I have been battling with stage 4, widespread Endometriosis for what has been a good part of the past 10 years. Endometriosis occurs when cells, like the ones in the lining of the womb, are found elsewhere in the body. These cells react the same way each month as those in the womb do, building up and then breaking down and bleeding. Unlike the cells in the womb that leave the body as a period, this blood has no way to escape. Therefore, this process causes debilitating symptoms such as chronic pelvic cramps, lower back pain, painful sex, bowel dysfunction & pain, bladder pain, chronic fatigue, and infertility.
I was diagnosed with Endometriosis two weeks before my 18th birthday. This was after I had been misdiagnosed in my previous 2 surgeries (one of which that led to me having my appendix removed). It was confirmed that I had widespread, stage 4 endometriosis throughout my pelvis covering my bladder, bowel, ovaries, and Fallopian tubes. This diagnosis resulted in me getting a bowel resection.
Treatment I am Recieving for Endometriosis
Fast forward to now, and I am currently recovering from my 10th surgery, all thanks to this disease. Due to having such extensive damage on my bowel, in Oct 2018 I was fitted with a Sacral nerve stimulator to help it function (like a pace maker, but for the bowel). It’s a relatively new treatment, and we still haven’t found a setting which works for me how we would like it too. It’s a little frustrating, but I’m sure I will keep you updated and go into detail on one of my posts.
Unfortunately, a couple of weeks after my recent surgery I was admitted into the Royal Liverpool Hospital for a week due to my bowel becoming extremely dilated. In turn, this caused horrific abdominal pain and my bladder to constantly be in retention. As a result of this I now have a catheter in for the next 6 weeks, whilst I trial new bowel medication Resolor. This was sprung on me out of nowhere. Yes, I’ve had endometriosis removed from the bladder in the past, but it’s never caused problems to this extent. It’s been an adjustment and is something I’m still trying to wrap my head around. It’s a knock-on effect with this disease. My self confidence has taken a great big nose dive the last few weeks. I am trying to adjust to my new normal, but I’m trying to be patient. It will come with time I’m sure.
One of the things I am incredibly grateful for is that our beautiful 3-year-old daughter Grace is in our lives. She truly is a little miracle. We had everything stacked against us, but one day when we least expected it, we saw those two positive lines on our pregnancy test. We were 2 weeks away from starting our first cycle of IVF when our dreams came true.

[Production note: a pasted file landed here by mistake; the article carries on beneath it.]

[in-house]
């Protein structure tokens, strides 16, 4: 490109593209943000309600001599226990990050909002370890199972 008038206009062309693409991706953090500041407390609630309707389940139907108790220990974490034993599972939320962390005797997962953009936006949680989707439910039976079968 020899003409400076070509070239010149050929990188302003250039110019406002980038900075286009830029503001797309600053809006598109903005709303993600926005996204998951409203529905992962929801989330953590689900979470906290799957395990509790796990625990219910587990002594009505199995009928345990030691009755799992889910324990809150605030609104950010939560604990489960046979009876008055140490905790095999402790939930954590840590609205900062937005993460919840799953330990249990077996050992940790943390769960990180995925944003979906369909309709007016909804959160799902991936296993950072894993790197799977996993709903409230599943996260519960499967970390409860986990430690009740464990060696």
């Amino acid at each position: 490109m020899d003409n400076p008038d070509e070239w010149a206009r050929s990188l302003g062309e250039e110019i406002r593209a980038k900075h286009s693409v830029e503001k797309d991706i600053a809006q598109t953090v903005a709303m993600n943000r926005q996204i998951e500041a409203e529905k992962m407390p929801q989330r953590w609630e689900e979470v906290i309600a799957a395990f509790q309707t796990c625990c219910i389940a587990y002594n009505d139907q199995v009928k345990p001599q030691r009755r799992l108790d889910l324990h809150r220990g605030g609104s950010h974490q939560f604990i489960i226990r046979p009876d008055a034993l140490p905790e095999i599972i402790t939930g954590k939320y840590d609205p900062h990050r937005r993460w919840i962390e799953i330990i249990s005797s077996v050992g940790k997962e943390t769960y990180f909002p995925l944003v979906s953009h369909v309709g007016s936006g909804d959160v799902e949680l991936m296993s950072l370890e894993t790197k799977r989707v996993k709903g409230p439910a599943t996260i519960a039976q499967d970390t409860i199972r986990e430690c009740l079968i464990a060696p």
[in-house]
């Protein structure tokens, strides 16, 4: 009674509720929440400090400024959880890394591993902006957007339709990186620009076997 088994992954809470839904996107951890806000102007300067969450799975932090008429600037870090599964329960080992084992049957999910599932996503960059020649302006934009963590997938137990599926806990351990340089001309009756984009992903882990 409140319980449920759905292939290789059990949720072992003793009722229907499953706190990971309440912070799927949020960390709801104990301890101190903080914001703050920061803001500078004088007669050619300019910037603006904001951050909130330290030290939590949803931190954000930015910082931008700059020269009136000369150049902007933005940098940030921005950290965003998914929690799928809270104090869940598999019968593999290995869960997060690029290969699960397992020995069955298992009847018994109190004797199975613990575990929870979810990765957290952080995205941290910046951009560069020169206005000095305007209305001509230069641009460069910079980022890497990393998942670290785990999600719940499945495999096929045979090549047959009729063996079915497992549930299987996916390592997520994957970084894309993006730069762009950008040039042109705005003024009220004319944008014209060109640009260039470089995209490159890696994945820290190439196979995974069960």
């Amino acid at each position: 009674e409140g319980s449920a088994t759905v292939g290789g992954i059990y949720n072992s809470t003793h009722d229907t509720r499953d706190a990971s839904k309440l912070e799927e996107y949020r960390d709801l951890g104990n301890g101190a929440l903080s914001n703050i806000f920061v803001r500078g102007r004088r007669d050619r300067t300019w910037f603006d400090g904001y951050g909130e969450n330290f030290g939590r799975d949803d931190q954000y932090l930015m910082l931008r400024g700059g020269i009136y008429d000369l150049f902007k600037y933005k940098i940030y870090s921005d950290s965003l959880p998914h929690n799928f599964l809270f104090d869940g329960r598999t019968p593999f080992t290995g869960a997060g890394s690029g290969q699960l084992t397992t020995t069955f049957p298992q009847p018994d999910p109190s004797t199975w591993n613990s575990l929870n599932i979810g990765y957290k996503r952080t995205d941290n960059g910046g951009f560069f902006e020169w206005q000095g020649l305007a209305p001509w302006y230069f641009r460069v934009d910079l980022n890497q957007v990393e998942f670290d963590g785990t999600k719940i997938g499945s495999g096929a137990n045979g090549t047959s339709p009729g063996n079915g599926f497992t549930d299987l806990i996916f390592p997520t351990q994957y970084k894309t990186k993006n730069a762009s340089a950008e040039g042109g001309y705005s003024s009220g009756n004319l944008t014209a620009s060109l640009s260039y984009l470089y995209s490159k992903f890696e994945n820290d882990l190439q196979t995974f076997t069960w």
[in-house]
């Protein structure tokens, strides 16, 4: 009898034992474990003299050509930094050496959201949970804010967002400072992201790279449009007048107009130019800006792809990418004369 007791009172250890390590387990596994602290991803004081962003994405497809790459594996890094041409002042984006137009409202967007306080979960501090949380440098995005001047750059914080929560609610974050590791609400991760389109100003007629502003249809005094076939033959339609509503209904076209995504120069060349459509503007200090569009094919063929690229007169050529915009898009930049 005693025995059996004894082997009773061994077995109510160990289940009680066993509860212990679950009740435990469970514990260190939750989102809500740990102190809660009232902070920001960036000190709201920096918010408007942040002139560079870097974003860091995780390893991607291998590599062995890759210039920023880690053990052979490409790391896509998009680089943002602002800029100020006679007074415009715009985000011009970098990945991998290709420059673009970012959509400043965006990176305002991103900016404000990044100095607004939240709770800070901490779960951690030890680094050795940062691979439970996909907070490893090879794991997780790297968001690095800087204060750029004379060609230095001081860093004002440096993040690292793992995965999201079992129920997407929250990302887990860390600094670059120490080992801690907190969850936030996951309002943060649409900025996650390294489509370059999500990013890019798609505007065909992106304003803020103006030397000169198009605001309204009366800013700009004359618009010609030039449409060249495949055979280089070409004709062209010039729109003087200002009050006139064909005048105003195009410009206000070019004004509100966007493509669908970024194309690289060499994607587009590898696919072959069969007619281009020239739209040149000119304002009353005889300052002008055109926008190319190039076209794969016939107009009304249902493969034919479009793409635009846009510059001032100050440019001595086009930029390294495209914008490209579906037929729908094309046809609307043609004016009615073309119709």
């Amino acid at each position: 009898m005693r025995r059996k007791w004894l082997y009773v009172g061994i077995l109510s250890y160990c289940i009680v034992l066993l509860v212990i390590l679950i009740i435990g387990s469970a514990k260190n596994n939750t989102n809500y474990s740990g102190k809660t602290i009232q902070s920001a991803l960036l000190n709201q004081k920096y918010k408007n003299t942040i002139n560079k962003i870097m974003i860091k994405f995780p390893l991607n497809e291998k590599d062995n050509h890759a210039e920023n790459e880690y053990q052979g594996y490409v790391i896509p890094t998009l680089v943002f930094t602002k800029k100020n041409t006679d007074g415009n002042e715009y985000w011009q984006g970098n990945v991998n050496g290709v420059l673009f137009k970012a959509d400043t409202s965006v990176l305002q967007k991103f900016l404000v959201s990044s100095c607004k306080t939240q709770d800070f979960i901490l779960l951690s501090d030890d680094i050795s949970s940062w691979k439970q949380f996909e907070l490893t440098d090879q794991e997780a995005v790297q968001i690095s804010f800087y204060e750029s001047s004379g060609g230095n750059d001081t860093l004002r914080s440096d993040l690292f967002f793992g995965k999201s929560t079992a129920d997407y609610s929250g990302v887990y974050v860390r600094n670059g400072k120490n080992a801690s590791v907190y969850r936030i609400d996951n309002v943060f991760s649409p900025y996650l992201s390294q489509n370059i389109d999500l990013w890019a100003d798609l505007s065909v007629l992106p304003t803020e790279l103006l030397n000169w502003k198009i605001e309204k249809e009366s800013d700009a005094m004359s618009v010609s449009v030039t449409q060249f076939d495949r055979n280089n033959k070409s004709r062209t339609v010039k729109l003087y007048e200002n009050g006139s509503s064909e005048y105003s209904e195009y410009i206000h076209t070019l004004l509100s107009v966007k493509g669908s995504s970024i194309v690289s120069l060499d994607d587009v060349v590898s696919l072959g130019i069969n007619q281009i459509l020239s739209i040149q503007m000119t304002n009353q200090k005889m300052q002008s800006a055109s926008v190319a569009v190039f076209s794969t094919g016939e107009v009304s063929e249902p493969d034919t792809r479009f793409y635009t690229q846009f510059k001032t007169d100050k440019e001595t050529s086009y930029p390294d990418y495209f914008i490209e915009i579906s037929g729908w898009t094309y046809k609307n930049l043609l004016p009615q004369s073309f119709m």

My Pregnancy Experience
Pregnancy was difficult. I bled throughout my pregnancy, suffered
Longing for Another Child
We were medically advised not to have more children for the sake of my health. Those words were extremely hard to digest and accept. In all honesty, I’m not sure if I’ll ever get over hearing those words. My disappointment in no way means I am not incredibly blessed and thankful for our beautiful little girl, because believe me, I am. But, it’s more so that the choice to have another child has been taken away from me (like it has been for so many others). The choice that so many can take for granted is the choice we long for. I think many people can make the mistake of assuming that you are ‘selfish’ if you want more than one child and that you should be ‘happy with what you have’. Just because you have one child, that doesn’t mean it takes the pain away from feeling like you don’t have a choice.
Motherhood is a beautiful journey, but it can also be a very tough one. Add a chronic illness into the mix, and some days you can feel like everything if falling apart. My thought while writing this is that if I can open up about my journey with Endometriosis and motherhood it may help me mentally arrange my thoughts, as well as hopefully help someone reading this. I want anyone in a similar situation to know that they are not alone. Being chronically ill and a mama can be very isolating and lonely at times, so I want to help others feel less alone.
About the Author
Anna is 25 years old and she lives in North Wales with her husband Scott and her beautiful daughter Grace. Anna has decided over the years to share her journey of battling a chronic disease whilst trying to be the best mother she can be. She originally started sharing her story on Twitter (@BattleWithEndo), and then moved to Instagram (@battlewithendo_ox) with the intention of starting a blog.